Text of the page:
8 The blue graph is the clean signal and the red graph is the deconvolved signal using gradient projection. Clearly, there are many points in which the deconvolved signal does not match up with the clean signal. This is because most of the signal is thresholded down to zero. Next, we ran the program iteratively with noise variance going from to with an increment of and with blur variance going from 0.5 to 1.5 with an increment of We then produced a color map displaying the error rates for each iteration. However, we were not able to obtain a color map as the computer ran out of memory and crashed. This demonstrated that using gradient projection is not the most optimized method to deconvolve corrupt barcode signals. It is a very costly algorithm that requires a high run time. 3.3 Total Least Squares The second method that we tried was total least squares optimization, which is a least squares data modeling procedure that not only considers observational errors but also errors that there could be in matrix Ã, the consisting of a concatenation of A 1 and A 3. This is very good because since we do not know the Gaussian blur kernel, k, we will not know if there are noise errors in Ã, and total least squares takes these errors into account. The equation that we use for this total least squares approach is: ũ = V Ab V 1 bb (7) In order to obtain matrix V, we first create a new matrix C, which is a concatenation of Ã and b. C = [ Ã b ] (8) Then, we take the singular value decomposition of C, which is a factorization of C that returns three new matrices: U, Σ, and V T. U is a unitary matrix, Σ is a diagonal matrix where all the non-negative real numbers are on the diagonal, and V T is the transpose of V. [ VÃÃ V = V ] Ã b (9) V bã Next, we plotted the deconvolved signal of a barcode signal with noise variance and a blur variance of 1, and thresholded at 0.5. The signal was over-fitted when compared with the original clean signal. V b b 8

9 Once again, the blue graph is the clean signal and the red graph is the deconvolved signal, using the total least squares optimization. Even though the deconvolved signal matched up at areas where the clean signal existed, the deconvolved signal also existed in areas where the clean signal didn t exist. Next, we ran the program iteratively with noise variance from to with an increment of and a blur variance from 0.5 to 1.5 with an increment of We produced a color map of error rates for each iteration. Note that the blur variance inreases as we go to the right on the x-axis. The noise variance increases as we go down the y-axis. 9

10 This color map illustrates rather high error rates. The dark blue squares represent low error rate, less than 10 percent, and the red squares represent significantly high error rates, greater than 35 percent, with other colors of the spectrum representing error rates in between. It seems the change in the blur level does not affect the errors dramatically; but different noise levels affect the accuracy of the results. When there are small noise errors in Ã, there are actually more errors, and as the noise level increases, the method starts to do better and better. Therefore, total least squares optimization seems to only work on data with extremely large noise errors in Ã. Consequently, total least squares is not an efficient optimization method. 3.4 Least Squares The third optimization method that we tried was a least squares implementation. Least squares optimization is a data fitting model for estimating unknown parameters by minimizing the sum of squares of errors of each result. This method only considers observational errors, unlike total least squares which also allows for errors in Ã. The equation that we use for minimizing the sum of squares for our data is: 1 min Ã x x 2 b 2 (10) and the equation for solving x using least squares is ũ = (A T Ã) 1 ÃT b (11) Next, we plotted the deconvolved signal of a barcode signal with noise variance and a blur variance of 1, and thresholded at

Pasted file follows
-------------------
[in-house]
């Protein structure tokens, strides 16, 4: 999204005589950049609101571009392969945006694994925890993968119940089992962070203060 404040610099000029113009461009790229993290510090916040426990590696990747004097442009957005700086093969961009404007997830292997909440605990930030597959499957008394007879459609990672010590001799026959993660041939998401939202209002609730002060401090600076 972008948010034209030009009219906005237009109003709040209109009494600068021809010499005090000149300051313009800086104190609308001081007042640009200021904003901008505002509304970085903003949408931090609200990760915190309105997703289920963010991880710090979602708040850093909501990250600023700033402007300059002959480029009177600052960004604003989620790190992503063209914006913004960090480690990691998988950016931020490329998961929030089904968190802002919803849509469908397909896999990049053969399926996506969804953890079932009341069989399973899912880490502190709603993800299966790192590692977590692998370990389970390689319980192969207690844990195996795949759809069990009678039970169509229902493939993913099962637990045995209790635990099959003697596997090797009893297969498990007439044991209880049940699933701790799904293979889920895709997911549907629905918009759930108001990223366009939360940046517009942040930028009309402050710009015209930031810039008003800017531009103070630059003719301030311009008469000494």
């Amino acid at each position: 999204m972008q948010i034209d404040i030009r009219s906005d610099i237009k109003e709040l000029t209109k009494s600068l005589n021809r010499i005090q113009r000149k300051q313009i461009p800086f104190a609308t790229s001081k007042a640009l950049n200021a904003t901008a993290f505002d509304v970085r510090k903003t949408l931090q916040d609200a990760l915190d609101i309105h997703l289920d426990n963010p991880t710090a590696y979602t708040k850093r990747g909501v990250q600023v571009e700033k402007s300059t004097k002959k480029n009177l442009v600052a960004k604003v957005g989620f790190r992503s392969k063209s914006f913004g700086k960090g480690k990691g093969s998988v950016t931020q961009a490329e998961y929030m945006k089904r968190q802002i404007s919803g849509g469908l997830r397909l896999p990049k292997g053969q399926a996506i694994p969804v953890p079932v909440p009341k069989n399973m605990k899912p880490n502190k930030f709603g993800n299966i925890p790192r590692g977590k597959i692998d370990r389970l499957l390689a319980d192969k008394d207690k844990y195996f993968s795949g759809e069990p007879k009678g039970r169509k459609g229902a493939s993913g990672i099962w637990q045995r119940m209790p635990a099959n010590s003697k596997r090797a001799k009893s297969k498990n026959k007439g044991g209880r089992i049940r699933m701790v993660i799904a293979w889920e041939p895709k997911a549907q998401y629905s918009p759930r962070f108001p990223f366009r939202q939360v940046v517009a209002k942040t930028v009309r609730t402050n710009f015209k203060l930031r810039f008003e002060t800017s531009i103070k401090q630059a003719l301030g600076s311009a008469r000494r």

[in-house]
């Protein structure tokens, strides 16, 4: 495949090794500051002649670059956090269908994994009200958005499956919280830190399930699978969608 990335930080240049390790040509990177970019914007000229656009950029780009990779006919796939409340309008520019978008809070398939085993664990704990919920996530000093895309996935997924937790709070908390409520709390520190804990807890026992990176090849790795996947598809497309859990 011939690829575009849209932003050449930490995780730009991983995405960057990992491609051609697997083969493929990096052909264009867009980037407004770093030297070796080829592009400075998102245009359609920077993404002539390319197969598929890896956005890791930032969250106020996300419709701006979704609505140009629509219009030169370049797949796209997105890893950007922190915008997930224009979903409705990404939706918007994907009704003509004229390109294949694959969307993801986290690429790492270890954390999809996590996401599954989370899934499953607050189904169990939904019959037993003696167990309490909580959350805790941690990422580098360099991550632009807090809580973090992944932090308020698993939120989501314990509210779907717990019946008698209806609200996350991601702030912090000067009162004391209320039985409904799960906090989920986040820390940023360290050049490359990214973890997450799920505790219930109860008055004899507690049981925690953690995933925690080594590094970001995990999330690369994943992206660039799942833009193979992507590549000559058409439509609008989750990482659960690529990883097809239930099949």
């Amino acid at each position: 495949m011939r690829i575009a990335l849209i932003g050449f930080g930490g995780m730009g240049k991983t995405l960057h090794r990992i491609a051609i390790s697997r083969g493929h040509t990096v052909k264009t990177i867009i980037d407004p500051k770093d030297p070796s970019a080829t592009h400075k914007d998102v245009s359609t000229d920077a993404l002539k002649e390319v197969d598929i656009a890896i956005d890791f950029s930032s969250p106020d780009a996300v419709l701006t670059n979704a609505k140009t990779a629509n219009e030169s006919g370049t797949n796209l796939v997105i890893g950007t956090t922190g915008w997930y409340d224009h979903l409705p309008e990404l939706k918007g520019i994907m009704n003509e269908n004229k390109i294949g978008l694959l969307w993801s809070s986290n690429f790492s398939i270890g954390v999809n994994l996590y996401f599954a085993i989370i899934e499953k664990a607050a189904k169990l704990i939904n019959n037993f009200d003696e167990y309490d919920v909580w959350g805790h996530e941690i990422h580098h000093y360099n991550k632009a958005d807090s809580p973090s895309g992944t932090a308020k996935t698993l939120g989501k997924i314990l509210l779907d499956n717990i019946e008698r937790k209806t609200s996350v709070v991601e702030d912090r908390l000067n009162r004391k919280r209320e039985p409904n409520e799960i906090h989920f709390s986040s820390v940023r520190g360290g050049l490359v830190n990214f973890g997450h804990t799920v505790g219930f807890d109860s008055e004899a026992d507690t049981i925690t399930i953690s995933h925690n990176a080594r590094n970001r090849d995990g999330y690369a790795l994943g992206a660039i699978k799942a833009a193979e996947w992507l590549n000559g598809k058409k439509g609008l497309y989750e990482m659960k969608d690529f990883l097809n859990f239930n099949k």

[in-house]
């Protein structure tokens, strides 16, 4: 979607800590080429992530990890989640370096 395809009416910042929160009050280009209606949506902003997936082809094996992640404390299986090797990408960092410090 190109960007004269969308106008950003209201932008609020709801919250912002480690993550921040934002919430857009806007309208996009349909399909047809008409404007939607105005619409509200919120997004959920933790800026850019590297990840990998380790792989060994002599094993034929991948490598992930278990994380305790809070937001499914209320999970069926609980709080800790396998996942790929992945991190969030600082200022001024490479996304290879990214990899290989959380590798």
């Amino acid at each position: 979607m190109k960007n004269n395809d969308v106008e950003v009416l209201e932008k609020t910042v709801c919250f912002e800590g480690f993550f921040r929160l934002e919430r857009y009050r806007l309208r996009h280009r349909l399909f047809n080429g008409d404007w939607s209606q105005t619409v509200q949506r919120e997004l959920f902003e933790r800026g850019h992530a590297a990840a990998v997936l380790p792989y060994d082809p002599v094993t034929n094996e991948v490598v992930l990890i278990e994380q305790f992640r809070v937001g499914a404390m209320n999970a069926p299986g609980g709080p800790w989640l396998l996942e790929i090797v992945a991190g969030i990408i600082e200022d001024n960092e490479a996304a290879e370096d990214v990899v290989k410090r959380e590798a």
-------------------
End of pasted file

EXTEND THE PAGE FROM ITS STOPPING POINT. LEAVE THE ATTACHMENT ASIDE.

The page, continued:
11 Again, the clean signal is in blue and the deconvolved signal, using least squares optimization, is in red. Even though this is not an exact match to the original clean signal, it is significantly better than the results obtain from gradient projection and total least squares. Most of the signal is overlapped correctly, except there are some areas that are over-fitted and some areas under-fitted. However, this is a fairly accurate result for a blind deconvolution approach. Afterwards, we ran the program iteratively with noise variance from to with an increase of each time and a blur variance from 0.5 to 1.5 with an increase of 0.05 each time, and displayed a result of the error rates for each iteration of different noise and blur levels. In general, the color map representation showed that least squares optimization did very well because most of the color map had blue squares. The highest error was 40 percent compared to the maximum of 45 percent (and higher) in total least squares. It seems that as the blur level increases, the error rate increases. Thus, this method is not very accurate with a very high blur level. Still, this optimization method is the most accurate one that we tried and definitely deconvolves the blurry signal, producing a better fitting than the gradient projection and total least square approaches. 4 Conclusion We apply a blind deconvolution approach to recover the barcode signal with known structures of the original barcode signal. Least square optimization offers the best results compared with gradient projection and total least 11

12 square optimization. Although the least squares optimization approach to the blind deconvolution of corrupted barcode signals was the most efficient of the three methods explored, improvements can be made. Regularization terms could be integrated into the least squares optimization algorithm to take better account of blur and noise. We would then run experiments to visually and quantitatively analyze the efficiency. A second possible exploration is to translate the recovered barcode signal into the string of numbers that we are interested in reading and comparing this string of numbers with a database of barcode digit strings. We could also analyze our blind deconvolution methods by applying them to real data, images of barcodes from smartphones. References [1] S. Esedoglu. Blind deconvolution of bar code signals [2] D. Kundur and D. Hatzinakos. Blind image deconvolution [3] D. Kundur and D. Hatzinakos. Blind image deconvolution revisited [4] C. Solomon and T. Breckon. Fundamentals of digital image processing: A practical approach with examples in Matlab. Wiley-Blackwell, [5] J. Wang Y. Lou, Z. Bin and M. Jiang. Blind deconvolution for symmetric point-spread functions. Conf Proc IEEE Eng. Med. Biol. Soc